by Katie

"And you are positively certain that you cannot manage it, even if Mrs. Delacorte's necklace turns up before Friday morning?" 

Sherlock Holmes, looking up at me from what appeared to be a very comfortable position, curled in a ball with his head cradled on my stomach, shook his head once more.

"I am afraid it is out of the question," he replied, drawing his dressing gown over the pale leg which had momentarily escaped its warmth.  Despite the blazing fire, his bedroom window would persist in sending minuscule cold draughts through the woodwork, and as my friend was wearing literally nothing else, I had no doubt that he was half-frozen.  "Even if I had managed to learn anything from the grocer this morning, I would still be obliged to work out why the devil the front door should have been found unlatched."

"Yes, yes, it is most peculiar.  Necklace missing from locked safe, in locked room, front door inexplicably unlocked and open.  I am just trying to ascertain whether you will ever, before both of us fade back into the primordial ashes from whence we came, have time for a holiday."

He chuckled at this pronouncement.  "You speak as if that date were fast approaching.  I am not even fifty."

"Well, I am," I sighed, "and of late I have been feeling far older.  I feel rheumatic and listless and in dire need of a respite of some kind.  Of course, this appalling weather has not helped matters."

"Dear me," he smiled.  "Let me assure you of two things.  First, I would drop all and sundry and escape to the south of France with you at once if I could manage it, but you know perfectly well that even if I had Mrs. Delacorte's necklace in my hand, Lestrade's mysterious arsonist is still at large.  And second, although I must dash back to Streatham tomorrow morning, I will meet you at the Turkish baths at three if you give the word."

"I do give the word."  I peered down at him, weary and cross and amused against my will, for he seemed, as was often the case after certain particularly vigorous physical activities, to be nearly asleep.  "Holmes, do get inside the bed and not on top of it, if you will.  You are doing my diaphragm little good."

He pretended not to have heard me, and indeed his breathing was now so regular and low that I nearly believed him asleep.

"Holmes?" I asked more softly.


"Shall I go with you to Streatham tomorrow?"

"In this weather?" he drawled.  "In your condition?  I should not advise it."

"Oh, for heaven's sake, my dear fellow.  Are you going as yourself or as that rather disturbing Ostler?"

"Ostler didn't unearth much," he yawned.  "The husband is monstrously in debt.  They have put off paying their staff for weeks at a time, but there are two new horses in the stalls.  Peculiar."

"I repeat my original question."

"As myself.  With you," he murmured.

"Then kindly get under the quilt and off my torso so that I may snatch a few hours respite."

He did so at last, in an elegant little roll.  "I could retire, you know," he quipped.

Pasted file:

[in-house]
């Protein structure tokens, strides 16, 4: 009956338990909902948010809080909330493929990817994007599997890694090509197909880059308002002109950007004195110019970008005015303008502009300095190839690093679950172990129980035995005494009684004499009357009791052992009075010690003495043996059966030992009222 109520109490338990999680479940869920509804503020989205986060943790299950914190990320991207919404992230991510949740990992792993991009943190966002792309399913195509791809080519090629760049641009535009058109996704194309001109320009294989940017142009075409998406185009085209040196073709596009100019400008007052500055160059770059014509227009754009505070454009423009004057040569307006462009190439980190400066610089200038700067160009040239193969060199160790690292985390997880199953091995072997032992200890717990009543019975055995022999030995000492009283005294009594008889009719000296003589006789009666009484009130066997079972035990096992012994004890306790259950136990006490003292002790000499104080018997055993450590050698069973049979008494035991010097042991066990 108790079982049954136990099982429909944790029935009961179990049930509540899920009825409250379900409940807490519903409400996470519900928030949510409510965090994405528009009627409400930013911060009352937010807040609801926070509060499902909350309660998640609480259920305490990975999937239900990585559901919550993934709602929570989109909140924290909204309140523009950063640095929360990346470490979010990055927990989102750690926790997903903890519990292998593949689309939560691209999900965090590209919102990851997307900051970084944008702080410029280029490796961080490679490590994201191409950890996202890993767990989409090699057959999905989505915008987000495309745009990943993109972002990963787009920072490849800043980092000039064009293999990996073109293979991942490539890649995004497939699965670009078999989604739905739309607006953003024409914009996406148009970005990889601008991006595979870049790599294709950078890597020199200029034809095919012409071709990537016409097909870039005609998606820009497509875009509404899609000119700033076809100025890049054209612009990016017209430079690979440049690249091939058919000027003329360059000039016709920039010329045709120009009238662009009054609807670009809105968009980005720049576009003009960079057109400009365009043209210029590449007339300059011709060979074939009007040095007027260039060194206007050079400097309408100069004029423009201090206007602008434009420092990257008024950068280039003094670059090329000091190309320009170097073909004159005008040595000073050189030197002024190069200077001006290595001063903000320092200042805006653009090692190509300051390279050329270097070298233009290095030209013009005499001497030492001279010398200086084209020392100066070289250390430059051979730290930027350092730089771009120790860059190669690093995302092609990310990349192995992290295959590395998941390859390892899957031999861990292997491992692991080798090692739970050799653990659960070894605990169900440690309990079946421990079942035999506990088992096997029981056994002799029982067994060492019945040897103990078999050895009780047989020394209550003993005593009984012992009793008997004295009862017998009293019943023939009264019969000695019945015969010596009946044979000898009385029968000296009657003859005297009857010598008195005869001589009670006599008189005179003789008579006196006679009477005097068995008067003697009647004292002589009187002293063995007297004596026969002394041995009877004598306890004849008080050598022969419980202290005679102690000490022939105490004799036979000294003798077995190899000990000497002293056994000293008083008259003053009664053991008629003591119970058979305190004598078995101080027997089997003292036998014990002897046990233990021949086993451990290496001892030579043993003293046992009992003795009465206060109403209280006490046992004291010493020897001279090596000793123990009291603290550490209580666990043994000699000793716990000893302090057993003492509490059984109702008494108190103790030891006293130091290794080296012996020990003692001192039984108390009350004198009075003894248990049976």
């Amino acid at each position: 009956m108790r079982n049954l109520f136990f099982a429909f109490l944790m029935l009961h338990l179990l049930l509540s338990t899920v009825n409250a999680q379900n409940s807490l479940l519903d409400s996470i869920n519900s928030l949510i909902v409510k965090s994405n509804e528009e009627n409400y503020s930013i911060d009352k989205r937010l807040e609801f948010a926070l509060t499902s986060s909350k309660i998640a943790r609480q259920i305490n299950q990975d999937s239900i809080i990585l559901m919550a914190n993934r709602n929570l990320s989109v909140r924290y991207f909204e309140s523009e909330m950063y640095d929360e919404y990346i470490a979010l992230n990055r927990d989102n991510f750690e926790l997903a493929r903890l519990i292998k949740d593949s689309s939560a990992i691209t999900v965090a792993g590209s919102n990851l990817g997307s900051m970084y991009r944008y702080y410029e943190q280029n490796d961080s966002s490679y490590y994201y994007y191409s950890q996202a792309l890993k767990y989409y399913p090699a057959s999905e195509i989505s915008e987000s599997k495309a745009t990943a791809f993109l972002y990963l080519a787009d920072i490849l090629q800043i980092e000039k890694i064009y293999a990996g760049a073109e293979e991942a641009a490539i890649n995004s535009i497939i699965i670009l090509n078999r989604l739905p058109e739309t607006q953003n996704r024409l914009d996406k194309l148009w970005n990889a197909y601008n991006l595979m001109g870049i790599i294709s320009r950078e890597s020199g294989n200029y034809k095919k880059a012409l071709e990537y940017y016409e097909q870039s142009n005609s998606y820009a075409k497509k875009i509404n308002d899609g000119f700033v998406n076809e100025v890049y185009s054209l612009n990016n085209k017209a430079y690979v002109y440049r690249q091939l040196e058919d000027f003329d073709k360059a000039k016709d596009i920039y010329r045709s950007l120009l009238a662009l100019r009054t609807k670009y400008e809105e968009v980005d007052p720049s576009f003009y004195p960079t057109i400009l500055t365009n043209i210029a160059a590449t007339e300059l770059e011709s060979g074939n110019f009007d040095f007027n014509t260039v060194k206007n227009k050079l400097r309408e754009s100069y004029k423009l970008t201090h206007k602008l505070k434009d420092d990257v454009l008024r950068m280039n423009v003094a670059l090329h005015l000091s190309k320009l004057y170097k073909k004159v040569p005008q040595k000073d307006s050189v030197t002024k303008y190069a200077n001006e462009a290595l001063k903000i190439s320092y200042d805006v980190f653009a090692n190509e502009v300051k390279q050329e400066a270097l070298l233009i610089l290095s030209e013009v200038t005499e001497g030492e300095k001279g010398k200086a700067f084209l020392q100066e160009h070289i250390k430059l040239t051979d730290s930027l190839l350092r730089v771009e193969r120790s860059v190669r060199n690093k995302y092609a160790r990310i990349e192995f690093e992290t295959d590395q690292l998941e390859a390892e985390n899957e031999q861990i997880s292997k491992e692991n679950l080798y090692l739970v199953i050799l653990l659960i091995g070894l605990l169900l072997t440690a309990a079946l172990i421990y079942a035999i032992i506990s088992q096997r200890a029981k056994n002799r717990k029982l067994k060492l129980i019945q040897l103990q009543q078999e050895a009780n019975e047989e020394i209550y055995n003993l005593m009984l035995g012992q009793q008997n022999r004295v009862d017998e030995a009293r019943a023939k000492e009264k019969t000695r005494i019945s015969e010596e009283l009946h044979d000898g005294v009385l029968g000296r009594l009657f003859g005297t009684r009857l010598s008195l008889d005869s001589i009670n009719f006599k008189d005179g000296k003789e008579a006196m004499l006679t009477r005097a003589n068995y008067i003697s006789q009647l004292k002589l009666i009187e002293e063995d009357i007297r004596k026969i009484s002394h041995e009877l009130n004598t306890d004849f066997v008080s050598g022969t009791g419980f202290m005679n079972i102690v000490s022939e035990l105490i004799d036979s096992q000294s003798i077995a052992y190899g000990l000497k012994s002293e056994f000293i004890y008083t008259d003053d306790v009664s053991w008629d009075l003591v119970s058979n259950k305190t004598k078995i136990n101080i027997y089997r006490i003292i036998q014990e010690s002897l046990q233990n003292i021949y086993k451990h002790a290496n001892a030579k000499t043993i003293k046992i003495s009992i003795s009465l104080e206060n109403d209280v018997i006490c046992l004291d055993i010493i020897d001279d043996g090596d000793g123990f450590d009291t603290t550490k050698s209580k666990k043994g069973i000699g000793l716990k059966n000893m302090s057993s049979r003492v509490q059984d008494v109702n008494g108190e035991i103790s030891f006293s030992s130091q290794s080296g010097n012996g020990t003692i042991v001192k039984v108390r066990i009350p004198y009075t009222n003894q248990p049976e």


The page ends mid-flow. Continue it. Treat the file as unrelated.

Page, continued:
"Good heavens, no," I laughed, though the very thought of such a thing had startled me back into wakefulness.  "You will do nothing by halves, will you?  I bemoan the fact that we have not had a proper holiday in a ludicrously long period, and you can think of no better solution than retirement."

"It is, at the very least, a thorough solution," he shrugged.

"Rather in the way of killing a fly with an elephant gun."

"The fly is dead, nevertheless," he murmured.  In another moment, he was entirely asleep.

I did not give more than a fleeting moment's further thought to our desultory conversation regarding leisure and ways to come by it until that summer. It was late June to be more precise, just as the trees were beginning to regain their verdant summer cloaks, when in an unfortunate showdown with an American of that type so aptly known as "gunslingers," I was grazed in the left leg. Luckily, as I have described elsewhere, my injury was slight enough to be characterized better as trench-like depression than as an actual bullet wound, and I thanked my stars more than once that Holmes had reflexes quick enough to pistol-whip the ruffian before he could even so much as fire a third shot. If this tale, set down in my most private journal, hinged upon the harm done to my limb, it would begin and end within two lines, for the damage to my body was unextraordinary, even minute. Sherlock Holmes' reaction to the event, however, marched in direct opposition to its severity.

"All right, then," he sighed later that afternoon, when we had deposited "Killer" Evans at the Yard and I had gingerly made my way up the stairs, "into the bedroom and let us take a look at it."

"Holmes, it is nothing," I protested. "I told you before." I had been moved beyond words by the degree of concern he had expressed over my welfare, but no less was I disconcerted by it and eager to ease his ever distressingly active mind. While Sherlock Holmes was by no means a fragile individual, he did on occasion suffer from a hectic and single-minded concentration of thought, and having learned many years previous that an ounce of prevention was worth several pounds of reconstruction, I wanted nothing more than to have done with the incident for good and all.